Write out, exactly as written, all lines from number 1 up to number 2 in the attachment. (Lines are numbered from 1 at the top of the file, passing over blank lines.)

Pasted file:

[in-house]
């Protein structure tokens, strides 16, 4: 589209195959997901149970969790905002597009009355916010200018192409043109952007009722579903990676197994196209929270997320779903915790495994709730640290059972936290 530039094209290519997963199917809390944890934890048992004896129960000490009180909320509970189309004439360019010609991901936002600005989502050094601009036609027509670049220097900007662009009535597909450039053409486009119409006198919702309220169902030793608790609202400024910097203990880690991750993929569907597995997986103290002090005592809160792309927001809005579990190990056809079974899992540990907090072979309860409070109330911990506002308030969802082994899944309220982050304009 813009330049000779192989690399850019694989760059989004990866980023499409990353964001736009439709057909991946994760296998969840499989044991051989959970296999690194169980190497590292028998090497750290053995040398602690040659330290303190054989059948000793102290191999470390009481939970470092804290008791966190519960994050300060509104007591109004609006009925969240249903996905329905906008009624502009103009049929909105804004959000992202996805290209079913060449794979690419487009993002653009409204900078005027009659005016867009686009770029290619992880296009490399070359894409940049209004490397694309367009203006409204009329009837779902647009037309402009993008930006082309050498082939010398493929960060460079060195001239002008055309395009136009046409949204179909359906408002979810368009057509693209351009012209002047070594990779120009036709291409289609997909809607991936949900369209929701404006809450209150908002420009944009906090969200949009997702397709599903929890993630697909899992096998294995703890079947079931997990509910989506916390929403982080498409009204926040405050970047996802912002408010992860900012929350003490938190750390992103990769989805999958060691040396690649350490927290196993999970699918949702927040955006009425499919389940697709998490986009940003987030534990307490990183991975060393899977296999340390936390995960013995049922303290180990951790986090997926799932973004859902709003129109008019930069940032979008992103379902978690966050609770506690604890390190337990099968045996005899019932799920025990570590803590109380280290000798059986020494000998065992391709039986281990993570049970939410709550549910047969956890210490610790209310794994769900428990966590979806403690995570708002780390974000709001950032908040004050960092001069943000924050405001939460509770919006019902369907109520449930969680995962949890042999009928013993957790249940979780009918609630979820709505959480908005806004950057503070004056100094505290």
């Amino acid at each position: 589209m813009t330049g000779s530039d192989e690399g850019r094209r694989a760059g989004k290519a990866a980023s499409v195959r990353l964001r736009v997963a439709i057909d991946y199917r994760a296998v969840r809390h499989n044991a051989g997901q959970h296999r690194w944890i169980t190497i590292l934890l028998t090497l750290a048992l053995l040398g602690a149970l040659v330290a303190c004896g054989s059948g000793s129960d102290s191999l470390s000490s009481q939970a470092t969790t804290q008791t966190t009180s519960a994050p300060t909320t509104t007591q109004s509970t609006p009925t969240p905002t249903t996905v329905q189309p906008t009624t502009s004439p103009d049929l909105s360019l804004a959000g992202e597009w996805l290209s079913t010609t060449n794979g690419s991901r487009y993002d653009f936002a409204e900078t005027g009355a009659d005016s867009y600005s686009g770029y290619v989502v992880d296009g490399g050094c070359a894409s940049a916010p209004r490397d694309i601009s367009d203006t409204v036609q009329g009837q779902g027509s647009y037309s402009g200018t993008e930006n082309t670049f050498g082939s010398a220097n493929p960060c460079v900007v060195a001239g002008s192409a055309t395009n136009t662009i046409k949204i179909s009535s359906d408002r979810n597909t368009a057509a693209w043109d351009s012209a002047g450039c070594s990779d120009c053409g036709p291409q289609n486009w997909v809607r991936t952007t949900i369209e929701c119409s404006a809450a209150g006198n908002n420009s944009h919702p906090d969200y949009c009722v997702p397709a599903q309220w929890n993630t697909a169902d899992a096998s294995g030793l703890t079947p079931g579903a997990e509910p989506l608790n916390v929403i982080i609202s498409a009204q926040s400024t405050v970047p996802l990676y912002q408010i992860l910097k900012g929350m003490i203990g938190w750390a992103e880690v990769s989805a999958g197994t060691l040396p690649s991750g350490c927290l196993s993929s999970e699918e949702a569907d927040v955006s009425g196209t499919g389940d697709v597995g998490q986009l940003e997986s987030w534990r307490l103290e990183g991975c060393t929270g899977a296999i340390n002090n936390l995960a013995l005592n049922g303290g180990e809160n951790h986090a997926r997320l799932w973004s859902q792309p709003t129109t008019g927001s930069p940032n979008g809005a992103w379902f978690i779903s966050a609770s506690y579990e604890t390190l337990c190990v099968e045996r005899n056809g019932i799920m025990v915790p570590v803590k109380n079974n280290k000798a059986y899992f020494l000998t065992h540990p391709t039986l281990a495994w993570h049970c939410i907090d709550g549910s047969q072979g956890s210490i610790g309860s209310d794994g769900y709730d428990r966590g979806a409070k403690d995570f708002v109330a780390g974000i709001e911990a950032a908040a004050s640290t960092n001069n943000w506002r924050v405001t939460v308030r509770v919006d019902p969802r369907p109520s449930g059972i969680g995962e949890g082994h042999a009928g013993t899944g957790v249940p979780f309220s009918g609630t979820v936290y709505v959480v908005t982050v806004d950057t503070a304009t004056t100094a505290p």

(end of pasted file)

[in-house]
């Protein structure tokens, strides 16, 4: 589209195959997901149970969790905002597009009355916010200018192409043109952007009722579903990676197994196209929270997320779903915790495994709730640290059972936290 530039094209290519997963199917809390944890934890048992004896129960000490009180909320509970189309004439360019010609991901936002600005989502050094601009036609027509670049220097900007662009009535597909450039053409486009119409006198919702309220169902030793608790609202400024910097203990880690991750993929569907597995997986103290002090005592809160792309927001809005579990190990056809079974899992540990907090072979309860409070109330911990506002308030969802082994899944309220982050304009 813009330049000779192989690399850019694989760059989004990866980023499409990353964001736009439709057909991946994760296998969840499989044991051989959970296999690194169980190497590292028998090497750290053995040398602690040659330290303190054989059948000793102290191999470390009481939970470092804290008791966190519960994050300060509104007591109004609006009925969240249903996905329905906008009624502009103009049929909105804004959000992202996805290209079913060449794979690419487009993002653009409204900078005027009659005016867009686009770029290619992880296009490399070359894409940049209004490397694309367009203006409204009329009837779902647009037309402009993008930006082309050498082939010398493929960060460079060195001239002008055309395009136009046409949204179909359906408002979810368009057509693209351009012209002047070594990779120009036709291409289609997909809607991936949900369209929701404006809450209150908002420009944009906090969200949009997702397709599903929890993630697909899992096998294995703890079947079931997990509910989506916390929403982080498409009204926040405050970047996802912002408010992860900012929350003490938190750390992103990769989805999958060691040396690649350490927290196993999970699918949702927040955006009425499919389940697709998490986009940003987030534990307490990183991975060393899977296999340390936390995960013995049922303290180990951790986090997926799932973004859902709003129109008019930069940032979008992103379902978690966050609770506690604890390190337990099968045996005899019932799920025990570590803590109380280290000798059986020494000998065992391709039986281990993570049970939410709550549910047969956890210490610790209310794994769900428990966590979806403690995570708002780390974000709001950032908040004050960092001069943000924050405001939460509770919006019902369907109520449930969680995962949890042999009928013993957790249940979780009918609630979820709505959480908005806004950057503070004056100094505290």